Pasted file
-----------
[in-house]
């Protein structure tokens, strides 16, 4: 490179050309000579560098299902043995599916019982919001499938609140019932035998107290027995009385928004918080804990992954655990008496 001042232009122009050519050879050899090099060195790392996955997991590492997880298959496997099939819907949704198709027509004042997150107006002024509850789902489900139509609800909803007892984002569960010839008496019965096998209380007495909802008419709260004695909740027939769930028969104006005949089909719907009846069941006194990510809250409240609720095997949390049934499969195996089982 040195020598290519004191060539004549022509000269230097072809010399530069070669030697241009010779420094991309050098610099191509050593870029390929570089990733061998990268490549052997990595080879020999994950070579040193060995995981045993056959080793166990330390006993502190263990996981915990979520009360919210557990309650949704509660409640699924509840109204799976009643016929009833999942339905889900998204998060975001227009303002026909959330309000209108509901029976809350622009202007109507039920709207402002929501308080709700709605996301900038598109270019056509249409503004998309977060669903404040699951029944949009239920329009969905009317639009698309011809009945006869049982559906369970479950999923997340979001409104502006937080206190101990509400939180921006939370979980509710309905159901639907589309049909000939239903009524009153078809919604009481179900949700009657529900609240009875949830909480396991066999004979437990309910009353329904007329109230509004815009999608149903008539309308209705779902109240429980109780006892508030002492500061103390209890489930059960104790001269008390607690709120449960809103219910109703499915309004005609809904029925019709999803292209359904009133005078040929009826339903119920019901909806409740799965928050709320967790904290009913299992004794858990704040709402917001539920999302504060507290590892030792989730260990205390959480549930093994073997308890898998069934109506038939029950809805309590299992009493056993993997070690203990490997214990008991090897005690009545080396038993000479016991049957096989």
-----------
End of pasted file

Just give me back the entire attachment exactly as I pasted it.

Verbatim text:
[in-house]
């Protein structure tokens, strides 16, 4: 490179050309000579560098299902043995599916019982919001499938609140019932035998107290027995009385928004918080804990992954655990008496 001042232009122009050519050879050899090099060195790392996955997991590492997880298959496997099939819907949704198709027509004042997150107006002024509850789902489900139509609800909803007892984002569960010839008496019965096998209380007495909802008419709260004695909740027939769930028969104006005949089909719907009846069941006194990510809250409240609720095997949390049934499969195996089982 040195020598290519004191060539004549022509000269230097072809010399530069070669030697241009010779420094991309050098610099191509050593870029390929570089990733061998990268490549052997990595080879020999994950070579040193060995995981045993056959080793166990330390006993502190263990996981915990979520009360919210557990309650949704509660409640699924509840109204799976009643016929009833999942339905889900998204998060975001227009303002026909959330309000209108509901029976809350622009202007109507039920709207402002929501308080709700709605996301900038598109270019056509249409503004998309977060669903404040699951029944949009239920329009969905009317639009698309011809009945006869049982559906369970479950999923997340979001409104502006937080206190101990509400939180921006939370979980509710309905159901639907589309049909000939239903009524009153078809919604009481179900949700009657529900609240009875949830909480396991066999004979437990309910009353329904007329109230509004815009999608149903008539309308209705779902109240429980109780006892508030002492500061103390209890489930059960104790001269008390607690709120449960809103219910109703499915309004005609809904029925019709999803292209359904009133005078040929009826339903119920019901909806409740799965928050709320967790904290009913299992004794858990704040709402917001539920999302504060507290590892030792989730260990205390959480549930093994073997308890898998069934109506038939029950809805309590299992009493056993993997070690203990490997214990008991090897005690009545080396038993000479016991049957096989």